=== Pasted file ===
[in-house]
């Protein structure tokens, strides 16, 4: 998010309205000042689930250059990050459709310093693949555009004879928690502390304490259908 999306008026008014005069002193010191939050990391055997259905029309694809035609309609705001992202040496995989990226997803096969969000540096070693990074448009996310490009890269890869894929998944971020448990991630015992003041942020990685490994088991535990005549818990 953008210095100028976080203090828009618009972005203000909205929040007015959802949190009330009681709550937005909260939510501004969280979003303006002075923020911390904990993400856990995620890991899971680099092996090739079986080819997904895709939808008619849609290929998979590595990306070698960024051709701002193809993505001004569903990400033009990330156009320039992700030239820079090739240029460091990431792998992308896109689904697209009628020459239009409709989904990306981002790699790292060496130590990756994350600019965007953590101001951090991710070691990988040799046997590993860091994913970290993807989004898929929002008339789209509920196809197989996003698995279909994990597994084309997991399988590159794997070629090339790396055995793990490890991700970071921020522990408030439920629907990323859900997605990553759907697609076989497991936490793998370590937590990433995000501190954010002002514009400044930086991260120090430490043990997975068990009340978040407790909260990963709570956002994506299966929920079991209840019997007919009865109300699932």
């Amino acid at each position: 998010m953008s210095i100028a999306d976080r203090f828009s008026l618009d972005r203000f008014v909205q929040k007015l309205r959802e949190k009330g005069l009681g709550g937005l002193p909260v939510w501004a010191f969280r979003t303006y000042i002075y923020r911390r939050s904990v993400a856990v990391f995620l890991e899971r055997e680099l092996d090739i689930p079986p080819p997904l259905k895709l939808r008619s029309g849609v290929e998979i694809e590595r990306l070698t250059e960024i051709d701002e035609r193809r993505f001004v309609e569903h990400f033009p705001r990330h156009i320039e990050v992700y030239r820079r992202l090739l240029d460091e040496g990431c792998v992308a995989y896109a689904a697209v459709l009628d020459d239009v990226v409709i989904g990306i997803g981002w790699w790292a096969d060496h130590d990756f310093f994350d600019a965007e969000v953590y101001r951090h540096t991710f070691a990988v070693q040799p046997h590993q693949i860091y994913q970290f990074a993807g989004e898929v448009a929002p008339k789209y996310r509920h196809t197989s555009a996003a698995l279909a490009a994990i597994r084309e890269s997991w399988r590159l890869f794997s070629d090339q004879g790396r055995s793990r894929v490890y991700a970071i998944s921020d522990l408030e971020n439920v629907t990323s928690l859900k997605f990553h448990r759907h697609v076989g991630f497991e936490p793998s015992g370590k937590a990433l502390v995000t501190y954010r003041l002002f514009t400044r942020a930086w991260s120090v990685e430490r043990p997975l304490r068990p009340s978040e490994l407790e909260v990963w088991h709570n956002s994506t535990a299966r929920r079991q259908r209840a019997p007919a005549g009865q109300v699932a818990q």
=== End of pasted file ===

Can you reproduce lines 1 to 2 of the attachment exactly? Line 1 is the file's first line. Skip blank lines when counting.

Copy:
[in-house]
């Protein structure tokens, strides 16, 4: 998010309205000042689930250059990050459709310093693949555009004879928690502390304490259908 999306008026008014005069002193010191939050990391055997259905029309694809035609309609705001992202040496995989990226997803096969969000540096070693990074448009996310490009890269890869894929998944971020448990991630015992003041942020990685490994088991535990005549818990 953008210095100028976080203090828009618009972005203000909205929040007015959802949190009330009681709550937005909260939510501004969280979003303006002075923020911390904990993400856990995620890991899971680099092996090739079986080819997904895709939808008619849609290929998979590595990306070698960024051709701002193809993505001004569903990400033009990330156009320039992700030239820079090739240029460091990431792998992308896109689904697209009628020459239009409709989904990306981002790699790292060496130590990756994350600019965007953590101001951090991710070691990988040799046997590993860091994913970290993807989004898929929002008339789209509920196809197989996003698995279909994990597994084309997991399988590159794997070629090339790396055995793990490890991700970071921020522990408030439920629907990323859900997605990553759907697609076989497991936490793998370590937590990433995000501190954010002002514009400044930086991260120090430490043990997975068990009340978040407790909260990963709570956002994506299966929920079991209840019997007919009865109300699932």